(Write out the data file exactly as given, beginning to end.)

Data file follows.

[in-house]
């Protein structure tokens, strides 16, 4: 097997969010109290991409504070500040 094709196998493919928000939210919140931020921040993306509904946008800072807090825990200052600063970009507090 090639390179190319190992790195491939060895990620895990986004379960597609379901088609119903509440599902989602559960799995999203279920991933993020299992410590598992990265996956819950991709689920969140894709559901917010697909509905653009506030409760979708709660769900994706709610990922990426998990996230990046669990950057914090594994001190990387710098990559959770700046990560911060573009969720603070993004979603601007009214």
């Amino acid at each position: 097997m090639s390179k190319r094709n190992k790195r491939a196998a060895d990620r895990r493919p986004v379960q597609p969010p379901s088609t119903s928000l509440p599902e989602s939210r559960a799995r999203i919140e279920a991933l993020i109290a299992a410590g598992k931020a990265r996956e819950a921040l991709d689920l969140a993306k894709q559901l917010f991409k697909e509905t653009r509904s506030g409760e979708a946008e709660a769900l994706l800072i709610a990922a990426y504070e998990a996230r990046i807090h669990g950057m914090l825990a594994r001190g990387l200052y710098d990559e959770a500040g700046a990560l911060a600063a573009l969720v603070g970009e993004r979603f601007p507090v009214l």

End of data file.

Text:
[in-house]
């Protein structure tokens, strides 16, 4: 097997969010109290991409504070500040 094709196998493919928000939210919140931020921040993306509904946008800072807090825990200052600063970009507090 090639390179190319190992790195491939060895990620895990986004379960597609379901088609119903509440599902989602559960799995999203279920991933993020299992410590598992990265996956819950991709689920969140894709559901917010697909509905653009506030409760979708709660769900994706709610990922990426998990996230990046669990950057914090594994001190990387710098990559959770700046990560911060573009969720603070993004979603601007009214």
């Amino acid at each position: 097997m090639s390179k190319r094709n190992k790195r491939a196998a060895d990620r895990r493919p986004v379960q597609p969010p379901s088609t119903s928000l509440p599902e989602s939210r559960a799995r999203i919140e279920a991933l993020i109290a299992a410590g598992k931020a990265r996956e819950a921040l991709d689920l969140a993306k894709q559901l917010f991409k697909e509905t653009r509904s506030g409760e979708a946008e709660a769900l994706l800072i709610a990922a990426y504070e998990a996230r990046i807090h669990g950057m914090l825990a594994r001190g990387l200052y710098d990559e959770a500040g700046a990560l911060a600063a573009l969720v603070g970009e993004r979603f601007p507090v009214l």